So, the plants: Poplar (specifically Balm of Gilead), Mugwort, and Dittany of Crete.

I've worked with both Balm of Gilead and Mugwort before, so I'm pretty excited to delve deeper into communion with them. Dittany of Crete is totally out of left field for me though. I've never used it in any form. Hell, I've never even seen the plant beyond a few pictures online. It is also unique in that I've typically been allied to plants that are found locally, despite the fact that my list always includes those that aren't local. I suppose this was inevitable. Dittany isn't even hardy in my zone, but I'll worry more about what to do with the plant next winter after I've come to know this beautiful herb a little more intimately.

*(NOTE: The referenced book is a bit New Agey for my taste, but as with many such books, there are definitely gems of wisdom to be plucked.)

Tuesday, December 21, 2010

We Sing the Sun

It is 1:33am. I am the only human awake in this house, though I hear the soft shuffling of the mice that live in one of the walls of our powder room. The ecstatic solstice drumming of years past has been replaced by my soft singing. Serving as midwife for the Sun need not entail waking my own slumbering babes or the husband-bear. It is a quiet, lonely vigil, but after the frenetic pace of the past couple days I welcome the peace (exhausted as I am).

Thursday, December 9, 2010

When the Words Don't Come...

This space has been neglected, I know. It isn't because I haven't been practicing, not at all. I've just hit one of those phases in my life, whether it be because of the season or the roadblocks being tossed my way, where I'm not completely sure that I'm willing to share my journey. Hey, I've got hella mutable energy in my chart, baby! Sometimes I ebb, sometimes I flow.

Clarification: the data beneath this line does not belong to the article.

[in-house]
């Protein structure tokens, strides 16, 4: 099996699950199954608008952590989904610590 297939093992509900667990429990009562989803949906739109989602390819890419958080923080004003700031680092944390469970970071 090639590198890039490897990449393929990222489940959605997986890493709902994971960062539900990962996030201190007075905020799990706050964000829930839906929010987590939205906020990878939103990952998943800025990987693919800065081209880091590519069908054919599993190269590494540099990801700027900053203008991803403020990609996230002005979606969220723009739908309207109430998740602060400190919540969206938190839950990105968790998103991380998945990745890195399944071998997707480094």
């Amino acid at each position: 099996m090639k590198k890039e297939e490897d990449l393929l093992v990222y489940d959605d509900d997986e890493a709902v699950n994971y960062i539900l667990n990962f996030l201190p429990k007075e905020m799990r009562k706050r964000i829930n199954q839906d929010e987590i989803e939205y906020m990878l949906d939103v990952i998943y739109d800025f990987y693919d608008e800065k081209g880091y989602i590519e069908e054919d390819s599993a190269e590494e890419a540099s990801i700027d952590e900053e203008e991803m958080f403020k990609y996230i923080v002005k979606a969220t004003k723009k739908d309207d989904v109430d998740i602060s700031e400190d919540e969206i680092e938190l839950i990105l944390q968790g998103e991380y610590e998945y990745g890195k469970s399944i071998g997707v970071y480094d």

October through the beginning of January is a rather busy time for me. I'm not just talking spiritually either. There are birthdays and deathdays and all manner of intrusion into my precious time. This is the time of year where the elderly tend to enter the hospital or otherwise need more assistance than usual, and because I was accepted to (but did not attend) med school, family tends to rely on me as the go-between with doctors and as caretaker when necessary. I enjoy this type of work, really, so I'm happy to do it. It does have a tendency to consume one though.

And we have come to the dark of the year. The Old Woman has shaken her goose down comforter over the land and sent the feathers flying! Oh, the elation I felt as the white snow crunched beneath my bare feet whilst I collected that first snow of the season! This is also the first year where I can still feel the energy of the wonderful creatures of the green despite their underground slumber.

Still, I feel disconnected from this online world. I feel disconnected from writing. I feel disconnected from the idea of being part of a group, even to the point that I've disbanded the coven that I so yearned for just a few years ago. I don't know if I want to share anymore. Then again, I know that there will be an end to this withdrawal. It has ever been a temporary thing, so I'm hesitant to remove myself completely.

So, forgive me if the posts continue to be sparse. Forgive me if there are no jaw-dropping images to share or if the only thing I talk about is the menu for our family Holy Supper.

This too will have its end.